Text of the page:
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Alcoa (AA); well positioned and stock worth revisiting

Alcoa (AA) just hasn’t received respect over the past several years. This is in the process of changing today, and AA has the potential to continue its rally to the low $20s from $12-$13. AA morphed into a classic out-of –favor stock since the financial crisis but lackluster stock performance created value amidst horrible sentiment. The stock moved sharply over the past 6-months, rising from $8 (where it traded give or take for 5-years) to $12. Alcoa reached $40 pre-financial crisis and the shares were never permanently impaired by a meaningful amount of distressed equity issuance – one crude measure to demonstrate upside. Pre-crisis, times were different, with a more consistent appetite for commodity exposures in an environment of rising commodity prices. Contrast to recent developments: Commodity exposures have...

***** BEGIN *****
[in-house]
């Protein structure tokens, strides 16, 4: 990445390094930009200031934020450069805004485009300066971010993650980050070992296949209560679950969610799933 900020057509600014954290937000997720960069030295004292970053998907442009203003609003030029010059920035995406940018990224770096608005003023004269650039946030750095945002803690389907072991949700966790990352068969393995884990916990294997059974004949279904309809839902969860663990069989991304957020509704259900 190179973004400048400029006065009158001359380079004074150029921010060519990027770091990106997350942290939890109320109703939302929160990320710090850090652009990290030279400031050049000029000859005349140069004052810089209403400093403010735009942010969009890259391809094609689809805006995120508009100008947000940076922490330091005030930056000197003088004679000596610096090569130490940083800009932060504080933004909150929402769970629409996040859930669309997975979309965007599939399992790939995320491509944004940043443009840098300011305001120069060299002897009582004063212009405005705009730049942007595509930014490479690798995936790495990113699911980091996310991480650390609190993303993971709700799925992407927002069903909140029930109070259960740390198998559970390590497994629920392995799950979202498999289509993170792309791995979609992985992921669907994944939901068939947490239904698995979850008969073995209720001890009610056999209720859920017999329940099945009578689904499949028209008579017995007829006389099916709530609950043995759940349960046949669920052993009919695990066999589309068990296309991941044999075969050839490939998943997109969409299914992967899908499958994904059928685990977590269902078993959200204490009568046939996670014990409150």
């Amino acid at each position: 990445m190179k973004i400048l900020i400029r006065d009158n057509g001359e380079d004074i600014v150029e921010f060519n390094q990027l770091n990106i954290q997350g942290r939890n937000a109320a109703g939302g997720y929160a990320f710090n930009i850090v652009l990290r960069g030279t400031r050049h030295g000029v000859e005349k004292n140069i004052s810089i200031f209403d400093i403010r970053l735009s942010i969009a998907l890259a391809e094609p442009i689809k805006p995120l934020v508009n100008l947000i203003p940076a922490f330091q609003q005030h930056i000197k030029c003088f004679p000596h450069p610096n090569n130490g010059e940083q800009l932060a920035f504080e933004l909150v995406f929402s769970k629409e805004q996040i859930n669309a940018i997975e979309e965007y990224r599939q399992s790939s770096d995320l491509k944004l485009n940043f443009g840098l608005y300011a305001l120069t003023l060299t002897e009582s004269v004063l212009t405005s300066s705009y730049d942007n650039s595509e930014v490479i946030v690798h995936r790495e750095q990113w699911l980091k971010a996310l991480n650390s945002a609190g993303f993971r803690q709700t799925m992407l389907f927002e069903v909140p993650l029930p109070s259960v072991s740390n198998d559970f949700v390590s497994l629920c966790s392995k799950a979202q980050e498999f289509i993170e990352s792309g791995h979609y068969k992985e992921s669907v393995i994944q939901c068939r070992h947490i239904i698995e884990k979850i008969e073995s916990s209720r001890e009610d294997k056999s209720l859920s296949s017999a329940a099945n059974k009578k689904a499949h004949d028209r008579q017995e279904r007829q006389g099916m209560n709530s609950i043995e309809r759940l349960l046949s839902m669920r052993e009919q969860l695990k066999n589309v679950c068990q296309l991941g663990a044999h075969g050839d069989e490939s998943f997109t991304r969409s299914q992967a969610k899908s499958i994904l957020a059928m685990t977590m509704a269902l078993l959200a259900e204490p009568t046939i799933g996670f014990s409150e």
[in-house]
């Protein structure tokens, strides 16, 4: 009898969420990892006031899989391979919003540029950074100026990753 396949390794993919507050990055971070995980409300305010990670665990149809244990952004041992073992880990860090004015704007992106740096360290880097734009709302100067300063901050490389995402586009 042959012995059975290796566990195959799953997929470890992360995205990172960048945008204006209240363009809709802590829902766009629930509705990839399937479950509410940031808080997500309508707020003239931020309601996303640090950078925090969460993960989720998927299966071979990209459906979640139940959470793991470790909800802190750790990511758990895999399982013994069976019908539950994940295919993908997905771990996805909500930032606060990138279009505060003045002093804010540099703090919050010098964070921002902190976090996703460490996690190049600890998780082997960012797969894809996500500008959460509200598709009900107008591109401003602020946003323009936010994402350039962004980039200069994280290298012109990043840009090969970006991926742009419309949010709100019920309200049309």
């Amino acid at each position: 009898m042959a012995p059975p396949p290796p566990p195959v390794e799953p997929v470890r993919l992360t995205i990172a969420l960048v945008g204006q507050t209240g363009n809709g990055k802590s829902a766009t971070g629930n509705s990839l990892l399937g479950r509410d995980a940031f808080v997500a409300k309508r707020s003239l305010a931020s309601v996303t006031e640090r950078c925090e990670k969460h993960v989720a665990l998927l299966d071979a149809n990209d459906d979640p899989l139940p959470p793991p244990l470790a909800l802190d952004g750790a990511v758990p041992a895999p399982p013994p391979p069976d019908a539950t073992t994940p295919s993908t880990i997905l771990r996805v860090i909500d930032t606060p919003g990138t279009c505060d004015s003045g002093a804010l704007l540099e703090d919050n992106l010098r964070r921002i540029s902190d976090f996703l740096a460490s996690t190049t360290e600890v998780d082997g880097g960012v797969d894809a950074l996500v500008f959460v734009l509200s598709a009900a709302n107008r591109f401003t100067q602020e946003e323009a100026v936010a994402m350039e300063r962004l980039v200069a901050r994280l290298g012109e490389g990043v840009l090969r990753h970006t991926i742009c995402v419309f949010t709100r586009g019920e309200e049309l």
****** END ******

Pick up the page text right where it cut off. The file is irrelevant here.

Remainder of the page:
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Deja Déjà Vu – A Third Summer of European Crisis

May 18, 2012
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Deja Déjà Vu – A Third Summer of European Crisis

Over the past week, it has become clear that a third annual conflagration throughout Europe is upon us. The crisis has morphed yet again, and like The Hydra, it has come back in a more menacing form. The issue this summer is more profound than the “sovereign debt crisis” which struck last summer. Last summer’s issues were always containable with simple resolve from the ECB. The market forced the issue in sudden manner and eventually a fix came in the form of 3-year long-term refinancing operations (LTRO). Astute observers will notice that today, sovereign debt rates, while higher, have not flared up to the levels they reached last year. European interest rates should not approach summer levels because there is a set playbook that works to contain sovereign rates...

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First the Japanese Yen and then Gold – There is No Safe Haven Currency Panacea

March 1, 2012